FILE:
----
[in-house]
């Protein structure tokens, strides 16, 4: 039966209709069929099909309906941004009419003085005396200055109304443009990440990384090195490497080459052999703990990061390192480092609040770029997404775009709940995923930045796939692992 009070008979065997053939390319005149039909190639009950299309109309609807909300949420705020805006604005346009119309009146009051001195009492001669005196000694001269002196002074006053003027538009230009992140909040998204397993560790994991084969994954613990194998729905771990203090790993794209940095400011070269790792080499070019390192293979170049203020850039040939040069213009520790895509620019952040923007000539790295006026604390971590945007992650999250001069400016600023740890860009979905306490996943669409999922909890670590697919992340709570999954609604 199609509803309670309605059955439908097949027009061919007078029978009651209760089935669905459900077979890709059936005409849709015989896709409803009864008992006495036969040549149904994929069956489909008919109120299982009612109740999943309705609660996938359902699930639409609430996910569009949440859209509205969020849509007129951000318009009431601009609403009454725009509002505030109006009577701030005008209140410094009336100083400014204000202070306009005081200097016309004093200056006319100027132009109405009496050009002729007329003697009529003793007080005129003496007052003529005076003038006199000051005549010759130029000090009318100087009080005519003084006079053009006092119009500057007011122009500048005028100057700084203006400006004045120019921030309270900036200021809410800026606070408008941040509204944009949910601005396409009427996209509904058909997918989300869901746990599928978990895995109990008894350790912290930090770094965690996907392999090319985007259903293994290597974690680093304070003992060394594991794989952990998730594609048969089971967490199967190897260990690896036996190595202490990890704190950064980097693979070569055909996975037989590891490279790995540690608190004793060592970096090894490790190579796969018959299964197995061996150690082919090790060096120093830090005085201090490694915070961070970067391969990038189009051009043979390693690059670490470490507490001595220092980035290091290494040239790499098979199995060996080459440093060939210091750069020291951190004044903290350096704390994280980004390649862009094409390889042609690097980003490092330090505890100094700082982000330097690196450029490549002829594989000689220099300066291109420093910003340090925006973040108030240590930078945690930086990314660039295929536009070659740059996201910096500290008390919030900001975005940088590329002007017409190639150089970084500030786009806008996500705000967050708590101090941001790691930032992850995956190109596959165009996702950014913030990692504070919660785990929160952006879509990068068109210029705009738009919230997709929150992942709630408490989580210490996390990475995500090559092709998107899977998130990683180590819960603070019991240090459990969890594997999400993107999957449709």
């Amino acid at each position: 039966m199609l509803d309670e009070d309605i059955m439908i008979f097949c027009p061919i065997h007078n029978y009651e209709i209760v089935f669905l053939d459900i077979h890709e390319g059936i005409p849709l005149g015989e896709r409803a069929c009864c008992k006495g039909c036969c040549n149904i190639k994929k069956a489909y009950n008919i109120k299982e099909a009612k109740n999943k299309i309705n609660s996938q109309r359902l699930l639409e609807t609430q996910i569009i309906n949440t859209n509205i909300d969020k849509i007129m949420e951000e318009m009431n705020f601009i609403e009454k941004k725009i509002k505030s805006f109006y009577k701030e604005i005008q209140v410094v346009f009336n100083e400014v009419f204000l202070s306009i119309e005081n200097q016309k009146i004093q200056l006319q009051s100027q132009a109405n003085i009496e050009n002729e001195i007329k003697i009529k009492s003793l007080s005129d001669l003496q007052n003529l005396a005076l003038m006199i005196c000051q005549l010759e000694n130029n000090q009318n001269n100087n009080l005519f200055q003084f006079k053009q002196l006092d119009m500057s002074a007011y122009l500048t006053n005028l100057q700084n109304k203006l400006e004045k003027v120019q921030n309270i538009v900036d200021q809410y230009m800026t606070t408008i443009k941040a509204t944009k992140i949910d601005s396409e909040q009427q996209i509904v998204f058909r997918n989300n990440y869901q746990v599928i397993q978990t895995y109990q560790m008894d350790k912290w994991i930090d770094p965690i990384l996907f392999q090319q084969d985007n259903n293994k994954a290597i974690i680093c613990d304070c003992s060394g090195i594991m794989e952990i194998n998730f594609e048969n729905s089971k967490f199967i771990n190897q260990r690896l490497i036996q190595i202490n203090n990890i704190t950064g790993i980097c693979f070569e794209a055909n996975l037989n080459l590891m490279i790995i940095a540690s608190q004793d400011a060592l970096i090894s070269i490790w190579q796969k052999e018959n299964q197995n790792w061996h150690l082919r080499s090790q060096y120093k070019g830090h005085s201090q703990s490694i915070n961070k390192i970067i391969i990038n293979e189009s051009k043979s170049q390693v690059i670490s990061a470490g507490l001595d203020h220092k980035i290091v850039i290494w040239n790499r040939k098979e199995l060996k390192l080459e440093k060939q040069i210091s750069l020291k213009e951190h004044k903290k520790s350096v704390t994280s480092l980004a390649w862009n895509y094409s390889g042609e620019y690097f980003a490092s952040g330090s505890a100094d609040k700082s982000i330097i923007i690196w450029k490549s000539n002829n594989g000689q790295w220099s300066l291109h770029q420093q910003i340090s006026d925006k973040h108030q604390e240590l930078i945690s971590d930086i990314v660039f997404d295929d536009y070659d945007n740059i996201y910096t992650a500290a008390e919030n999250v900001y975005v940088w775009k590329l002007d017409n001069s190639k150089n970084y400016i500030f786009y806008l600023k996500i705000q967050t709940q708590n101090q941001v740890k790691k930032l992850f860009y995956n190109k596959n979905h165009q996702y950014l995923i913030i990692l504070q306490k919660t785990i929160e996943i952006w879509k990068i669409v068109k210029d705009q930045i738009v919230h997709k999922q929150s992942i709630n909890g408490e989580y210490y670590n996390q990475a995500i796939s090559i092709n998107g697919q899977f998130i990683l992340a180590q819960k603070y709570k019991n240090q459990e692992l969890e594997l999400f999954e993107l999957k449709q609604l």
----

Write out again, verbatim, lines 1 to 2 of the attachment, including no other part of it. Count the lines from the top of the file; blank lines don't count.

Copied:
[in-house]
């Protein structure tokens, strides 16, 4: 039966209709069929099909309906941004009419003085005396200055109304443009990440990384090195490497080459052999703990990061390192480092609040770029997404775009709940995923930045796939692992 009070008979065997053939390319005149039909190639009950299309109309609807909300949420705020805006604005346009119309009146009051001195009492001669005196000694001269002196002074006053003027538009230009992140909040998204397993560790994991084969994954613990194998729905771990203090790993794209940095400011070269790792080499070019390192293979170049203020850039040939040069213009520790895509620019952040923007000539790295006026604390971590945007992650999250001069400016600023740890860009979905306490996943669409999922909890670590697919992340709570999954609604 199609509803309670309605059955439908097949027009061919007078029978009651209760089935669905459900077979890709059936005409849709015989896709409803009864008992006495036969040549149904994929069956489909008919109120299982009612109740999943309705609660996938359902699930639409609430996910569009949440859209509205969020849509007129951000318009009431601009609403009454725009509002505030109006009577701030005008209140410094009336100083400014204000202070306009005081200097016309004093200056006319100027132009109405009496050009002729007329003697009529003793007080005129003496007052003529005076003038006199000051005549010759130029000090009318100087009080005519003084006079053009006092119009500057007011122009500048005028100057700084203006400006004045120019921030309270900036200021809410800026606070408008941040509204944009949910601005396409009427996209509904058909997918989300869901746990599928978990895995109990008894350790912290930090770094965690996907392999090319985007259903293994290597974690680093304070003992060394594991794989952990998730594609048969089971967490199967190897260990690896036996190595202490990890704190950064980097693979070569055909996975037989590891490279790995540690608190004793060592970096090894490790190579796969018959299964197995061996150690082919090790060096120093830090005085201090490694915070961070970067391969990038189009051009043979390693690059670490470490507490001595220092980035290091290494040239790499098979199995060996080459440093060939210091750069020291951190004044903290350096704390994280980004390649862009094409390889042609690097980003490092330090505890100094700082982000330097690196450029490549002829594989000689220099300066291109420093910003340090925006973040108030240590930078945690930086990314660039295929536009070659740059996201910096500290008390919030900001975005940088590329002007017409190639150089970084500030786009806008996500705000967050708590101090941001790691930032992850995956190109596959165009996702950014913030990692504070919660785990929160952006879509990068068109210029705009738009919230997709929150992942709630408490989580210490996390990475995500090559092709998107899977998130990683180590819960603070019991240090459990969890594997999400993107999957449709």